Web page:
Terrington St Clement is a large village situated about 7 miles west of King’s Lynn. Much of the surrounding farm land has been reclaimed from the sea to provide the rich agricultural farmland.
Terrington St Clement
Terrington St Clement is a large village situated about 7 miles west of King’s Lynn. Much of the surrounding farm land is of alluvial silt and clay which has been reclaimed from the sea to provide the rich agricultural farmland.
The village has a wide selection of amenities, including a supermarket, traditional hardware store, farm shop, two doctor’s surgeries, a post office, newsagents, bakers, fish & chip shop, Chinese takeaway, hairdressers and an estate agent. The village has two pubs, The King William and The Wildfowler.
The village has a fascinating history, dating back at least to Saxon times when it was a small settlement on the Wash coast with salt making the main activity. By the medieval period the small settlement which began on raised ground on the edge of the marsh had grown substantially as the drainage of the land and reclamation from the sea increased the area available for agriculture and greatly reduced the threat of flooding.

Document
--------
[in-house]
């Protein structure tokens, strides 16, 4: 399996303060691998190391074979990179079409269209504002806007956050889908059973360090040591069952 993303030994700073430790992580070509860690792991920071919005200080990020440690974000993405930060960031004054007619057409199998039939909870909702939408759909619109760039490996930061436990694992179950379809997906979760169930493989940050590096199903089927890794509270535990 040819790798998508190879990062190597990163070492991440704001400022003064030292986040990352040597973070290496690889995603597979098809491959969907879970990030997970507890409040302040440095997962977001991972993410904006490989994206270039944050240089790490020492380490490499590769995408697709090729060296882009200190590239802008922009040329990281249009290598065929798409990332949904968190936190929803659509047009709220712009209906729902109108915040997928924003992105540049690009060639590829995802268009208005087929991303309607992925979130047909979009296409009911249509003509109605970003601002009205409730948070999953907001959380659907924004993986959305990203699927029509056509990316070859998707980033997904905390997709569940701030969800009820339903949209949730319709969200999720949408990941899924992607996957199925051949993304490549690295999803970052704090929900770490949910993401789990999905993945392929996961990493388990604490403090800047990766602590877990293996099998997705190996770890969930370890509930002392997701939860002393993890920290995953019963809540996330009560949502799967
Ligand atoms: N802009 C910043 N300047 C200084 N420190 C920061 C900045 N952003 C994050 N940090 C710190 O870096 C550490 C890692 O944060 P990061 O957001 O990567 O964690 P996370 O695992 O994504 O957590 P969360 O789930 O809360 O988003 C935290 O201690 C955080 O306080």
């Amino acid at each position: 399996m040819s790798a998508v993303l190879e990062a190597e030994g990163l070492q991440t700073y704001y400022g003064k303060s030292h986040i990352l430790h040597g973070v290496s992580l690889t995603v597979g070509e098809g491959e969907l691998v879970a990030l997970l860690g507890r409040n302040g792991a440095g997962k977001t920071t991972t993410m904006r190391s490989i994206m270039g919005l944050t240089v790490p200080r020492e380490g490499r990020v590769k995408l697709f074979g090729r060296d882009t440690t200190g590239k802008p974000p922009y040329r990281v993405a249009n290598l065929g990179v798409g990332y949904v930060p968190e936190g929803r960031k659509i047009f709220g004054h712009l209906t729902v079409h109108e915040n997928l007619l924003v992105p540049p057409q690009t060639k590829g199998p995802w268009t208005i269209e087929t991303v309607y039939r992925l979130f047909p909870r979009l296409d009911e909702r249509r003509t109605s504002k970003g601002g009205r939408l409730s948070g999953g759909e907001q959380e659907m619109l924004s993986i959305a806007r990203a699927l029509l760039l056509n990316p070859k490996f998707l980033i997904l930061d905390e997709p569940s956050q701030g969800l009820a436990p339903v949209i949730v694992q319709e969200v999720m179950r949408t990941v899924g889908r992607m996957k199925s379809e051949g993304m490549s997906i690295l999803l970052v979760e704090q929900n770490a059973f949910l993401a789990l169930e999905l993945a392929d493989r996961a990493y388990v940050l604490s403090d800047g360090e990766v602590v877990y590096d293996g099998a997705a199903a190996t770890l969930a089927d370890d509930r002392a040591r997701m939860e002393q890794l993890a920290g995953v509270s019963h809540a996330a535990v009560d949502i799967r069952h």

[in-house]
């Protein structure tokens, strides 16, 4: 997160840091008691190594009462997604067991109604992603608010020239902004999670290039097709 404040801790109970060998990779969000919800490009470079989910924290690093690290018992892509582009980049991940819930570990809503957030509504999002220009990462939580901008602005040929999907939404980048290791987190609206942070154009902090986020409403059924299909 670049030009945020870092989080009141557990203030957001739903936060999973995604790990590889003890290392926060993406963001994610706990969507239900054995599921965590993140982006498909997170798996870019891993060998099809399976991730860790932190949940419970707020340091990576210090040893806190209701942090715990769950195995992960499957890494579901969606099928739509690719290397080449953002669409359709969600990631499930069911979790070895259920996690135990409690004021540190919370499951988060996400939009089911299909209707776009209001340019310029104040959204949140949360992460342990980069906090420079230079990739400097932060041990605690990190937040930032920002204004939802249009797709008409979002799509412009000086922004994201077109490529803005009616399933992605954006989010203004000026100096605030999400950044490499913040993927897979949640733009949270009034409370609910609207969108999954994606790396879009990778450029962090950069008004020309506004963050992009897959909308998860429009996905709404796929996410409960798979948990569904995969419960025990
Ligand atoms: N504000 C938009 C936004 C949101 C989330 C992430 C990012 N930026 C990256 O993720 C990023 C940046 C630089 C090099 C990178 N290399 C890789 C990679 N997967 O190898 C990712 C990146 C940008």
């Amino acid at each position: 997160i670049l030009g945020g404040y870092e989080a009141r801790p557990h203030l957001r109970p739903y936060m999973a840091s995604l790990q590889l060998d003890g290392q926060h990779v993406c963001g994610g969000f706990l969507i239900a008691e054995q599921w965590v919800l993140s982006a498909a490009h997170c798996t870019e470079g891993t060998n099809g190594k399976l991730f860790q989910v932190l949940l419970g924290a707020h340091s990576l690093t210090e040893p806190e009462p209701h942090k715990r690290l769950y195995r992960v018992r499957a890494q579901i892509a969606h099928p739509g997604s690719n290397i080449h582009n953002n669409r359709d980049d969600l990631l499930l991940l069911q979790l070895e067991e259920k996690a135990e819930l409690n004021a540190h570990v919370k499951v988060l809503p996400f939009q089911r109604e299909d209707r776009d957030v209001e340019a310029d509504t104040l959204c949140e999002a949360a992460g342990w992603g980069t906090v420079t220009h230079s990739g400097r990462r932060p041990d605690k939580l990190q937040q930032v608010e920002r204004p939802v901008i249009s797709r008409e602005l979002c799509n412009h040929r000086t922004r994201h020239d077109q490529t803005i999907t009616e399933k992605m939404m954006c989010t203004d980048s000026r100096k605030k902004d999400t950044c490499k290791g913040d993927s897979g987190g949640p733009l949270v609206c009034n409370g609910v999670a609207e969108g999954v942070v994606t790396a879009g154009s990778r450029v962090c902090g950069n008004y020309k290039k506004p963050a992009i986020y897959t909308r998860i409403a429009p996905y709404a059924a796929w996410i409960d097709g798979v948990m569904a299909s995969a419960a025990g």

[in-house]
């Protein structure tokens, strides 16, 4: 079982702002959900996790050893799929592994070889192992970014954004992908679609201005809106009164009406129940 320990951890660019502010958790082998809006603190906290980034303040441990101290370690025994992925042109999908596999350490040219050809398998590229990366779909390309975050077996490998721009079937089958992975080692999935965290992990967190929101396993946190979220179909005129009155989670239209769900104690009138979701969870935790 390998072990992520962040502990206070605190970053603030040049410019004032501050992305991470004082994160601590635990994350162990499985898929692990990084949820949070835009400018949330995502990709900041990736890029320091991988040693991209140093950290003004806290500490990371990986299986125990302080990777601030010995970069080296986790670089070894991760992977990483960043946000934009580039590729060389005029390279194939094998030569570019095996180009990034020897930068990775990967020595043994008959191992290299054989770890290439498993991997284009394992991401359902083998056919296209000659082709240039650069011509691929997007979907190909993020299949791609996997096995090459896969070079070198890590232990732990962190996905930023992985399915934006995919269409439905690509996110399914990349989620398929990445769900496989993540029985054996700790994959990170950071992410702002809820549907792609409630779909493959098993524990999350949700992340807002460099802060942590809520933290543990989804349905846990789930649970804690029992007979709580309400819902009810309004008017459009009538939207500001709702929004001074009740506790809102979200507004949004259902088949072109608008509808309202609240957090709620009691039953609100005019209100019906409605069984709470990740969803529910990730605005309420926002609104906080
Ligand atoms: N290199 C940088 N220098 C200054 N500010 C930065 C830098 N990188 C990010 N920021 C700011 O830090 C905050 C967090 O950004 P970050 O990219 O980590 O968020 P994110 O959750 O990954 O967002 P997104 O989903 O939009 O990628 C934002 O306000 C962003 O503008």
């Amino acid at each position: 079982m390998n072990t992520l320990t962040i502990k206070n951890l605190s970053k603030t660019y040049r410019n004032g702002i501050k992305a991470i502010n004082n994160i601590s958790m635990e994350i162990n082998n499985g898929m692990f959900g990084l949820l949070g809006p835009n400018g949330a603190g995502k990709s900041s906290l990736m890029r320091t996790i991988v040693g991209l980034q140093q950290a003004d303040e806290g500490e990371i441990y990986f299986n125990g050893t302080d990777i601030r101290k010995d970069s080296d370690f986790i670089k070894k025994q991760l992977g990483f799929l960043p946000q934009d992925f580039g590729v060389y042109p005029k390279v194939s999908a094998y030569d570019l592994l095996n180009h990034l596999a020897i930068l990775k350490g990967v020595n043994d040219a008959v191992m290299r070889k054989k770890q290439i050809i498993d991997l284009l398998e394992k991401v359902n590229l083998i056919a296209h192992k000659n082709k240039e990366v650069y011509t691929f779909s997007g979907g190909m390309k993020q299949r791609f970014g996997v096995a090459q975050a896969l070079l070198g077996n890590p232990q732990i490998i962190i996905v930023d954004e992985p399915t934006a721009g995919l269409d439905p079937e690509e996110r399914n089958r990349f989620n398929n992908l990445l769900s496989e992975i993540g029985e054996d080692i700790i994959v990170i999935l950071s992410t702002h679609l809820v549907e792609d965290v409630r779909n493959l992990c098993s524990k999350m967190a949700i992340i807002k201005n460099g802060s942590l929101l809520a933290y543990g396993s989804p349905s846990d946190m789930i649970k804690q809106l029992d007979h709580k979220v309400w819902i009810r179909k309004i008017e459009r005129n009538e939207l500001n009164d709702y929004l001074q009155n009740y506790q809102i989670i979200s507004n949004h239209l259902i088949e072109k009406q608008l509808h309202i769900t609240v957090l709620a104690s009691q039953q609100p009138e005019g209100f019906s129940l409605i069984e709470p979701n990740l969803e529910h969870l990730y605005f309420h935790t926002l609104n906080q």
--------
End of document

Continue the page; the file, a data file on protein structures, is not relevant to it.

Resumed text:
The magnificent Parish Church, dedicated to St Clement (Pope Clement 1), is known as the “Cathedral of the Marshland”. It is reputed to be one of the finest Perpendicular churches in England. It has a fine clerestory and grand west end with a five-light window and was built from Barnack stone transported by water from Northamptonshire. It was built in the 14th century by Edmund Gonville, Rector of Terrington, who founded Gonville Hall, now Gonville and Caius College at Cambridge University.